Janet Doman has led a team of young people –and now not so young people – since 1980, proud in every way to be part of the ongoing story of the great potential of hurt and well children, now into the 21st century. The Physical Excellence staff have developed the Mobility Pathway, to take a paralyzed child from immobility to crawling, to creeping, to walking, to running, and ultimately to physical superiority, based on the model of these important stages of development in the well child.
The Physiological Excellence staff have designed respiratory programs to deliver more oxygen to the brain, and to enhance the depth and rate of breathing, so that the brain-injured child can more easily breathe, move, and speak. In addition, they have developed nutritional programs to prevent and resolve health problems, and nurtured the optimal functioning of the brain at all times.
The Intellectual Excellence staff have created reading, math, encyclopedic knowledge, writing, foreign language, music appreciation, and social growth programs. These programs guide parents to teach their own children, brain-injured and well, from birth onward, to reach superior intellectual levels. This is the potential that exists in all children, and is every child’s birthright.
The administrative staff works diligently and cheerfully to insure that The Institutes functions smoothly every day, to best serve the parents who arrive from around the world.
The strong relationships forged early on in Brazil, Japan, and Italy have spread to many other countries, as the international flags along the stone wall of The Institutes campus attest.
All over the world, there are dedicated staff, helping parents to benefit from The Institutes work. By giving greatly of their time and effort, the international staff introduces parents to The Institutes through the Founder, Glenn Doman, and his team.
Our children are meant to stand on our shoulders, the brain-injured ones and well ones, and our children have done just that.
By the 1990s, the world had caught on. The decade was devoted to neuroplasticity, and the brain’s ability to grow in response to stimulation and opportunity. Neuroplasticity was fast becoming a well-accepted idea.
In the final chapter of What To Do About Your Brain-Injured Child, Glenn wrote about the Past, Present, and Future of the brain-injured child. He described four eras. The first era he titled Despair, and said there were no heroes, except the kids themselves, always tough, always brave. The second era he called Discovery, in which innovators appeared, with the courage to match their beliefs, Dr. Temple Fay the most prominent among them. His genius, Glenn wrote, “his mere presence, could not help but draw our attention away from the brain-injured child’s symptoms which existed everywhere in the child’s body from his toes to his eyes, and to direct our attention to the brain itself, where the child’s real problem actually existed.”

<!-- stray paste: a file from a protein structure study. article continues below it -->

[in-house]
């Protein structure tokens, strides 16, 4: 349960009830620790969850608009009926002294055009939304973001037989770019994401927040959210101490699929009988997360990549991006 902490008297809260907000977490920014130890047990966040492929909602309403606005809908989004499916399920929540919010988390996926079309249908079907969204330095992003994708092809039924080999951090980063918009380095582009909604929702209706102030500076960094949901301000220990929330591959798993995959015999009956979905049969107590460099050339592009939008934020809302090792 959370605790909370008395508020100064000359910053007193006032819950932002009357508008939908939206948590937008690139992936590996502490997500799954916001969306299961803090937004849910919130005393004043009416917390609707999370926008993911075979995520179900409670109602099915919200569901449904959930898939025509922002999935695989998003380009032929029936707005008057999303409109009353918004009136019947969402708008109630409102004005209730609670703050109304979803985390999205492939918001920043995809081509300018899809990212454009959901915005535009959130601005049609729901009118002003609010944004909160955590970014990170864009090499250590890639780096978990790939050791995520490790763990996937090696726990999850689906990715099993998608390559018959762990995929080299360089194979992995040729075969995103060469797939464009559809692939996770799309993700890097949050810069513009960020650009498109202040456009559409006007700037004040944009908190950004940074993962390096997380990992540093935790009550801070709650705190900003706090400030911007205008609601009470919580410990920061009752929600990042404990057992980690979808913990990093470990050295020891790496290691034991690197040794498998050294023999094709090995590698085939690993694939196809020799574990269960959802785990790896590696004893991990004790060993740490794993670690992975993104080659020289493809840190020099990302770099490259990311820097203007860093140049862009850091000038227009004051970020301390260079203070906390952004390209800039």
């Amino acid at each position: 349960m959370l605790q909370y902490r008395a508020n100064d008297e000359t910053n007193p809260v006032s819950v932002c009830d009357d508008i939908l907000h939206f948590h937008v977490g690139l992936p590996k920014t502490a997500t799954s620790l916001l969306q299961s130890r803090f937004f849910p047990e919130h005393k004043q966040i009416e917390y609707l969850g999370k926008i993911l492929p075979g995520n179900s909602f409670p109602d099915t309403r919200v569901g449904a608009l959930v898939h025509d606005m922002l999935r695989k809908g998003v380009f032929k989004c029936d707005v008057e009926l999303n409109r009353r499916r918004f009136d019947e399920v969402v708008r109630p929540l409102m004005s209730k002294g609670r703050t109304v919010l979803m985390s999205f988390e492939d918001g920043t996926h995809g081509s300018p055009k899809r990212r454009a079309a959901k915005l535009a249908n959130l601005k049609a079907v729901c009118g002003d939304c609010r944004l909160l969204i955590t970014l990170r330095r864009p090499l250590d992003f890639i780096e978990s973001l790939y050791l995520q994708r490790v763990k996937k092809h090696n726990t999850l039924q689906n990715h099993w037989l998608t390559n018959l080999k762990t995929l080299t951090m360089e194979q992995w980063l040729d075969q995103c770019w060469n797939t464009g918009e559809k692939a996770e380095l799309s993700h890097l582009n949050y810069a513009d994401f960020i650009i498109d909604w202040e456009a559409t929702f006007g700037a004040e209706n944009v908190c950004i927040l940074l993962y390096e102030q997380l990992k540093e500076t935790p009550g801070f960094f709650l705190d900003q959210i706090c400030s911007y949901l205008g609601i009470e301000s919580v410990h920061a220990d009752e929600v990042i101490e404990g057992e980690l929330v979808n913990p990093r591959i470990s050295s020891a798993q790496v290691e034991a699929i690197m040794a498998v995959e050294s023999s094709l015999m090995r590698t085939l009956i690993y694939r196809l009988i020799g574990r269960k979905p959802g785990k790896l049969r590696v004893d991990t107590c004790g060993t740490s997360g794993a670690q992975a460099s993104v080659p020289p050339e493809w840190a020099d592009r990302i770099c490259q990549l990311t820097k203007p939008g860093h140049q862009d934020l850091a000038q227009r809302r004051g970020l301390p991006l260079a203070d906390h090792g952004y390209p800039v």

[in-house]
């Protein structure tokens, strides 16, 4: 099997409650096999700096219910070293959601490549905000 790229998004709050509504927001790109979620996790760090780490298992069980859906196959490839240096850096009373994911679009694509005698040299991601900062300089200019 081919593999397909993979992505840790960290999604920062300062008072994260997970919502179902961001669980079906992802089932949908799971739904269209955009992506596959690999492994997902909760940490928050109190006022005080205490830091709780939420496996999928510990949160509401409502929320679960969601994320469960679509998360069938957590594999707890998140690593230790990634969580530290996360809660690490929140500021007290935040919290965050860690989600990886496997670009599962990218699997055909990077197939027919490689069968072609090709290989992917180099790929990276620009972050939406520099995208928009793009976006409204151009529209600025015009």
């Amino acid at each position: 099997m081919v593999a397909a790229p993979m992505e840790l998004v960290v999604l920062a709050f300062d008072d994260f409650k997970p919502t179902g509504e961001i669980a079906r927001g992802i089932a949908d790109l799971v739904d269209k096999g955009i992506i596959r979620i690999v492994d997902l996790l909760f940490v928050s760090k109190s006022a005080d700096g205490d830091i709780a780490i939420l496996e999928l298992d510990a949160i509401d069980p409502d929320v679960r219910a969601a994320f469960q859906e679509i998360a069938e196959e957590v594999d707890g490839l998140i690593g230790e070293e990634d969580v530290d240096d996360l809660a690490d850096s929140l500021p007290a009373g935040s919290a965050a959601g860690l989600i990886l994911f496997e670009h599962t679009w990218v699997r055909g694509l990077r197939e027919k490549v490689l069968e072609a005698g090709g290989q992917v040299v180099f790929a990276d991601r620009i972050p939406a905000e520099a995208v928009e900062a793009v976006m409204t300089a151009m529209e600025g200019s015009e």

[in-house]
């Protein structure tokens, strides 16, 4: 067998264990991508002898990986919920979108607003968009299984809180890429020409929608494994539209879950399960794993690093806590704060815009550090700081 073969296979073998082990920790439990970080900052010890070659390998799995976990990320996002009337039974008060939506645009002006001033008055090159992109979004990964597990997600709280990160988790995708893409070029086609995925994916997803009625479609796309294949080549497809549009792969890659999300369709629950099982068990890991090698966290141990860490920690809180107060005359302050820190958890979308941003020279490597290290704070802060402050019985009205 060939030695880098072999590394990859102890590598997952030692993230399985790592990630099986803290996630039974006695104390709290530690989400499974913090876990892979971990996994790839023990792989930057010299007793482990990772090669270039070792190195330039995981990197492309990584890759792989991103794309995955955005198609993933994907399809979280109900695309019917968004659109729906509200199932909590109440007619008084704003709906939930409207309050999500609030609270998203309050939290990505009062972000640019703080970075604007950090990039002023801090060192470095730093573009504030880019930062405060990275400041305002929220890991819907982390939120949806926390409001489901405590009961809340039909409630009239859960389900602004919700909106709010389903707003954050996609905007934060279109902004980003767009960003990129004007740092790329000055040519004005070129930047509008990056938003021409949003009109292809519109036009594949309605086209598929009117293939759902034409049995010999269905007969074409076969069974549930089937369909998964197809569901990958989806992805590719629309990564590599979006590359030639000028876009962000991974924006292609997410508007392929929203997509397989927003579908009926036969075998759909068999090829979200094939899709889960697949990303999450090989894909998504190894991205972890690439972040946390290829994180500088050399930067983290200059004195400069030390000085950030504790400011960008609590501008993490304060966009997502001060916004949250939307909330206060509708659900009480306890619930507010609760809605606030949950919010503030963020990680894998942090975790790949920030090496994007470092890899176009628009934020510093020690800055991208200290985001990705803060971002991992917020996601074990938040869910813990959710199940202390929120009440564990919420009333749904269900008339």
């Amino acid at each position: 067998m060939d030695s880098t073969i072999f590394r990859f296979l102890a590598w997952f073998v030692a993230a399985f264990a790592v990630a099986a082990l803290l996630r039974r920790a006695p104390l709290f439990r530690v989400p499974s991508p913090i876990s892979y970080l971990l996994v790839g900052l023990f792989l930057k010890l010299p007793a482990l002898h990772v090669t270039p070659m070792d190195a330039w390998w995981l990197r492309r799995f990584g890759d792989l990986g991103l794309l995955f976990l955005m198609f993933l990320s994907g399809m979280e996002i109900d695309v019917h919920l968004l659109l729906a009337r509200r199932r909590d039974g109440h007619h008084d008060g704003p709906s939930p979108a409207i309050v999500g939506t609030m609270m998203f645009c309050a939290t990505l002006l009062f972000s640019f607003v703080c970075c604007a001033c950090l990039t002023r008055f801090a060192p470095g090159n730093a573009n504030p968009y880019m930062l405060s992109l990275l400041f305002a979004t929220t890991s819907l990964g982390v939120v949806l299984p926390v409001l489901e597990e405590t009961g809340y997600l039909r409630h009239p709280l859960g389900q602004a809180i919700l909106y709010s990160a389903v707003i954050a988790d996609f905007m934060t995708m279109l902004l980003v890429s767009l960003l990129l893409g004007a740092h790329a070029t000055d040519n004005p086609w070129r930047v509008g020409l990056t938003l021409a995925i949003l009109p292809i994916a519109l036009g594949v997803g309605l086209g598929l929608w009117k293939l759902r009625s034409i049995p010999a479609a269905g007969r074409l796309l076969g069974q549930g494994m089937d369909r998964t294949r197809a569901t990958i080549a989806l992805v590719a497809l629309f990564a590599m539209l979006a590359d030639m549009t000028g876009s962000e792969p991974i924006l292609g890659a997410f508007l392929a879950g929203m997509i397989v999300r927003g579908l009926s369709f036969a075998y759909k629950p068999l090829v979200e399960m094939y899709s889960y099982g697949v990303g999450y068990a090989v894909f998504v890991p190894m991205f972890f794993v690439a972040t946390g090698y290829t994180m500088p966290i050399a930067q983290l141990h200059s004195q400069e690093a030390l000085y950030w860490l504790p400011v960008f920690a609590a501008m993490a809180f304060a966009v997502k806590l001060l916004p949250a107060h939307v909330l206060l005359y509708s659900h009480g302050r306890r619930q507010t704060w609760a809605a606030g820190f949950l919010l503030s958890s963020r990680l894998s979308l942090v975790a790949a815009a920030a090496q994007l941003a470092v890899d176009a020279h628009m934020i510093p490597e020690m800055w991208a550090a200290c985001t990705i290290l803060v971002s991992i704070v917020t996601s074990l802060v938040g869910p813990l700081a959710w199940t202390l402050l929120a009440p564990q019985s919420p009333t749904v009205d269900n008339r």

The third era he called Rational Treatment, in which the objective of treatment was not to make the hurt child a happy or successful cripple but instead to make him a non-cripple, in both physical and intellectual terms. “The majority of brain-injured children we are seeing today are markedly and measurably improved, it is not surprising that we sometimes fail in a world that still believes that significant change or improvement are an impossibility. Instead, It should be surprising that we sometimes succeed.”
The fourth era, he called Prevention. In this era, a brand new group of innovators would find the real answer to brain-injured children, and that would be to prevent our children from getting hurt in the first place. He wrote, “Whoever they are they will be absolutely right, and most importantly, they will learn how to do it…and when they come, they will welcome us with open arms and learn from us, as we welcomed and learned from the truly great Dr Temple Fay.”
The Institutes has the support of many wonderful contributors without whom we could not survive, including the very generous people of the Jett Travolta Foundation. Our worldwide family of mothers and fathers and children continues to grow.
The children of parents who attended our “How To Multiply Your Baby’s Intelligence” Course in the 1970s now enroll in the course as adults. They are welcomed to sit where their parents sat and learn about child brain development so they can teach their own babies.
Children who were on our Intensive Treatment Program years ago are now out in the world. Some of those graduates are changing the world very much for the better, some have their own families and are raising their own children using what they learned and experienced, and some are now taking care of their own parents, the parents who cared so deeply for them when they needed it.